Alexandru Teodorescu*

Abstract

The law must be certain, in that it is clear and precise, and its legal implications foreseeable […]. Those who act in good faith on the basis of law as it is, or seems to be, should not be frustrated in their expectations.[1]
In this regard, this work makes a constitutional analysis of certain Romanian Patent Law provisions that are deemed to be against some very important principles. Firstly, the author refers to the institution of patent revalidation, which, does not have any kind of foreseeable timeline.
The second part of the article is granted to the categories of actions that a person can take in respect to a patent that has been withdrawn from rights (connected to the fact of revalidation), orbiting around the idea that, when a patent is withdrawn from rights because non-payment of the maintenance tax, it essentially should mean that any third party can take whatever action.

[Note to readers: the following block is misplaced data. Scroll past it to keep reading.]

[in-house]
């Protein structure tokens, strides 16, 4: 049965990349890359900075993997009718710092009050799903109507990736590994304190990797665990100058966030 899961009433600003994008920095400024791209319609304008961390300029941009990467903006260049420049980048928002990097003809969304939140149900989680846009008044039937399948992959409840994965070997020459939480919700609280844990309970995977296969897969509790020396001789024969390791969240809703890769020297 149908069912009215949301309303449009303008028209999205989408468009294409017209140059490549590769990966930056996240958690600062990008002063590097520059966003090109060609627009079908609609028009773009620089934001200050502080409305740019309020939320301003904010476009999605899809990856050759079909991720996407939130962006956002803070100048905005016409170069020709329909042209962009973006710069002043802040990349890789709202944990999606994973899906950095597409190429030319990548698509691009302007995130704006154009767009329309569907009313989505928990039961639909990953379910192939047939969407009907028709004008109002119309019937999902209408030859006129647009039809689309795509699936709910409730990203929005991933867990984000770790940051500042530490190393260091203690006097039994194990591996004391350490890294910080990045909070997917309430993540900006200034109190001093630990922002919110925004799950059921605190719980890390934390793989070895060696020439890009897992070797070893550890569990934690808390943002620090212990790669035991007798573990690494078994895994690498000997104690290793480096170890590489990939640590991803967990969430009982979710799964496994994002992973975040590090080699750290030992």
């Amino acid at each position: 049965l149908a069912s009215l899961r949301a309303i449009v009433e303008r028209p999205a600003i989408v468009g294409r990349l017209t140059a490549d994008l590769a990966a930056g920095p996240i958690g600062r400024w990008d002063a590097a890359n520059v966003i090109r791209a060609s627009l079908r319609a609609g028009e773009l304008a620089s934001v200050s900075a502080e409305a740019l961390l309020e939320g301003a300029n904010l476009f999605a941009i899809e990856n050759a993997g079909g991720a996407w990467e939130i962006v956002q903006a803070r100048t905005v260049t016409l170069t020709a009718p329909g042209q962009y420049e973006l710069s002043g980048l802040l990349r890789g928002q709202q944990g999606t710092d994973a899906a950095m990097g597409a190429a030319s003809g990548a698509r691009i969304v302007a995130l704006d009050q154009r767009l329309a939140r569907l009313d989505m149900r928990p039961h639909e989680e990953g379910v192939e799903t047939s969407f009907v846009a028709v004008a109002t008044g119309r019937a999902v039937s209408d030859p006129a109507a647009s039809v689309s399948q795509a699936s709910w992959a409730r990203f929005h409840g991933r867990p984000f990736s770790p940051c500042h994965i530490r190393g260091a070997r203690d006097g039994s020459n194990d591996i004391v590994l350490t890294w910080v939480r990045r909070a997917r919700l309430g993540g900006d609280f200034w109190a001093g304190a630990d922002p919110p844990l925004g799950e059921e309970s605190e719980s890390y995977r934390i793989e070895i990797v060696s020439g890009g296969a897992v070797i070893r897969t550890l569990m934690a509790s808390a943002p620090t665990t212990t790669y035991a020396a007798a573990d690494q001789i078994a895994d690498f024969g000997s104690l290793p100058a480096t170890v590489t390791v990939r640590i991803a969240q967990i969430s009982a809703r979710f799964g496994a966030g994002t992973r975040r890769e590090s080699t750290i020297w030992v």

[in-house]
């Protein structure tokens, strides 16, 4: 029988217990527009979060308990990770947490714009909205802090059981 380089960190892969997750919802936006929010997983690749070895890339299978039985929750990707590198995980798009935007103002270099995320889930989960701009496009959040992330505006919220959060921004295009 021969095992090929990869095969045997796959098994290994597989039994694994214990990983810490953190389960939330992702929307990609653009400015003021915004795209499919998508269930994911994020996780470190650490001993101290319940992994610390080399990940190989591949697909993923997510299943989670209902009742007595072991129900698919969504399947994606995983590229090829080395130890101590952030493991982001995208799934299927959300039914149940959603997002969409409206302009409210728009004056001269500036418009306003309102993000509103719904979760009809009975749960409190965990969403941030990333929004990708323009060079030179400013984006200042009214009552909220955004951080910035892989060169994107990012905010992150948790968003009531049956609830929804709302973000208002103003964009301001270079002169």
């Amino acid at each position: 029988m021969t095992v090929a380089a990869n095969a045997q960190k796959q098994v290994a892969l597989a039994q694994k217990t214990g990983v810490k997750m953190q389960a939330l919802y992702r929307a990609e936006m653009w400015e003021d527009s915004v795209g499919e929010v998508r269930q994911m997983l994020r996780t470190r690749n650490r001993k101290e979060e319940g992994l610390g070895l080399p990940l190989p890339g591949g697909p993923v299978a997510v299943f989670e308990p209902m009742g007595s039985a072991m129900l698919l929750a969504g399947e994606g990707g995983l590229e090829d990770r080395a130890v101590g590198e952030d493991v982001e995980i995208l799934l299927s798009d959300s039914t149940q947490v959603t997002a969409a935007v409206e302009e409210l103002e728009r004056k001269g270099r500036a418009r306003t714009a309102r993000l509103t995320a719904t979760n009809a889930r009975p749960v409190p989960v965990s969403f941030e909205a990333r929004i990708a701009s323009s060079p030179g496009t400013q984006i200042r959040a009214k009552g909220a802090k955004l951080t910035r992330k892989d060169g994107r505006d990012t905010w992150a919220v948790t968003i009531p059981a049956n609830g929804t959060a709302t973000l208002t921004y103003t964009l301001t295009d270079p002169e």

* Avocat, Associate SCA „Grecu şi Asociaţii”; E-mail: This email address is being protected from spambots. You need JavaScript enabled to view it..
[1] Kaczorowsky, Alina (2008). European Union law. Taylor & Francis. p. 232. ISBN 978-0-415- 44797-3.

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